I think the add-ons you use say a lot about you. So I’ve dumped my list of add-ons, categorized them, and called out some preferences you may want to set if you decide to install them. More after the break.
I don’t like advertising (or anything else that distracts)
- “Ads were yesterday!”
- I’d rather pay for content than be bombarded with advertising. Since I’m in the minority, I have to go rogue and block ads.
- Adblock does away with more than ads though. Check out the Antisocial (removes tweet, RT, like, and +1 buttons) and Malware Domains subscriptions at the bottom of this page. Then consider using Firefox Share (alpha) instead.
- “Replaces Flash objects with a button you can click to view them.”
- I’ve had audio/video auto-play in Flash too many times.
I like to be as secure as possible
- “Password and identity manager for Mac, Windows, iOS and Android.”
- Securely stores your passwords, account info, CC info, etc. To make this extension useful, you’ll need to purchase the Mac/Windows client (which is a bit pricey). Also check out the iOS/Android clients.
- 1Password can be easily used with an encrypted data store on DropBox (a la Firefox Sync).
- “Encrypt the Web! Automatically use HTTPS security on many sites.”
- For supported sites (Google, Twitter, Facebook, etc.), this add-on passes all requests securely even if an insecure request was originally made (say, from the search bar).
- HTTPS-Everywhere isn’t currently possible on Safari/Chrome/IE due to the inability to rewrite HTTP requests as HTTPS requests prior to sending. Firefox ftw.
I work at Mozilla
- “Add features to Bugzilla.”
- Makes Bugzilla more readable and usable.
I consider myself a power user
- “View and manage downloads from a tidy statusbar”
- Keeps you from dealing with window management when trying to check download status.
- This is basically a stop-gap until the panel based download window feature lands.
- “Show tabs like a tree.”
- Places tabs in a sidebar, thus making better use of these 16:9 screens we all have now.
- Tree style tabs also make a lot of sense when used in conjunction with middle-clicking to open a page in a new tab. To open new tabs without giving them focus immediately, go into the Firefox settings, select “Tabs”, and then uncheck “When I open a link in a new tab, switch to it immediately”.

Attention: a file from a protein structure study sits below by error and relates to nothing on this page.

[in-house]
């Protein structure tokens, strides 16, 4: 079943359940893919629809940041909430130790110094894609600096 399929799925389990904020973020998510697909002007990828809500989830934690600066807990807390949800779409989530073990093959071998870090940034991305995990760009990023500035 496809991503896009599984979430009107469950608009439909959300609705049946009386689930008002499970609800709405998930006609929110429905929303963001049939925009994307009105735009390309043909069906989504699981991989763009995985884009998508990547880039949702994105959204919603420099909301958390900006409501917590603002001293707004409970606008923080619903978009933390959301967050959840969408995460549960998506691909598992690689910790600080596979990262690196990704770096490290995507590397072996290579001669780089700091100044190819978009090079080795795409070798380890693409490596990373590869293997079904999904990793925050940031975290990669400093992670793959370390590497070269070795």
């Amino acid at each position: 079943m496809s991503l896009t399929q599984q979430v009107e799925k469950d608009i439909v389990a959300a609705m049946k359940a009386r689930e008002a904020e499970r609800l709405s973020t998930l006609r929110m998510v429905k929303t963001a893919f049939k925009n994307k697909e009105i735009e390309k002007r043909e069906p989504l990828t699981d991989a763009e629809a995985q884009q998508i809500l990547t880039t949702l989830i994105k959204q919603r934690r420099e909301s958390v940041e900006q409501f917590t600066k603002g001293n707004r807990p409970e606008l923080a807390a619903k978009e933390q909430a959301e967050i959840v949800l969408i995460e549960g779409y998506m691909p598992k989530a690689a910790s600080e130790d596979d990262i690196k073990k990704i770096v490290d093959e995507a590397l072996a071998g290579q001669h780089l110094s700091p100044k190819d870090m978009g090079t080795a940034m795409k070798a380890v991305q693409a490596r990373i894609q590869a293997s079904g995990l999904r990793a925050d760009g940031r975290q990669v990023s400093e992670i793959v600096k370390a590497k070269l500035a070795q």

- If you’re on a Macbook of some sort and don’t have a good middle click (cmd+click kind of stinks), try out Middleclick which turns a three finger tap into a middle click.
- “Tab browsing with an added boost.”
- Allows you to customize a number of tab features. If you decide to take me up on using Middleclick, you should consider making middle clicks on tabs do nothing (to prevent errant closing).
- Also try messing with the highlighting of unread tabs under “Tab Mix Plus Options > Display > Tab”.
- “Adds a menu and a toolbar button to switch the user agent of a browser.”
- Sometimes you come across a site that unnecessarily marks itself as only compatible with IE. Or you may prefer the iPad version of a site due to its cleaner layout.
I’m dabbling with writing add-ons
- Uses the (cmd/windows)-shift-c key combo to copy both the window title and URL as HTML into the pasteboard.
- I have a sneaking suspicion this can already be accomplished by default or with another extension, but I couldn’t find any reference.
- For use with the followalong webpage.
- I’ll have a post coming up with details about followalong, but it’s basically an extension that enables collaborative browsing (think bug triaging, remote presentations, etc.)
I’m sometimes clumsy
- “Fixes common typos in URLs entered in the address bar.”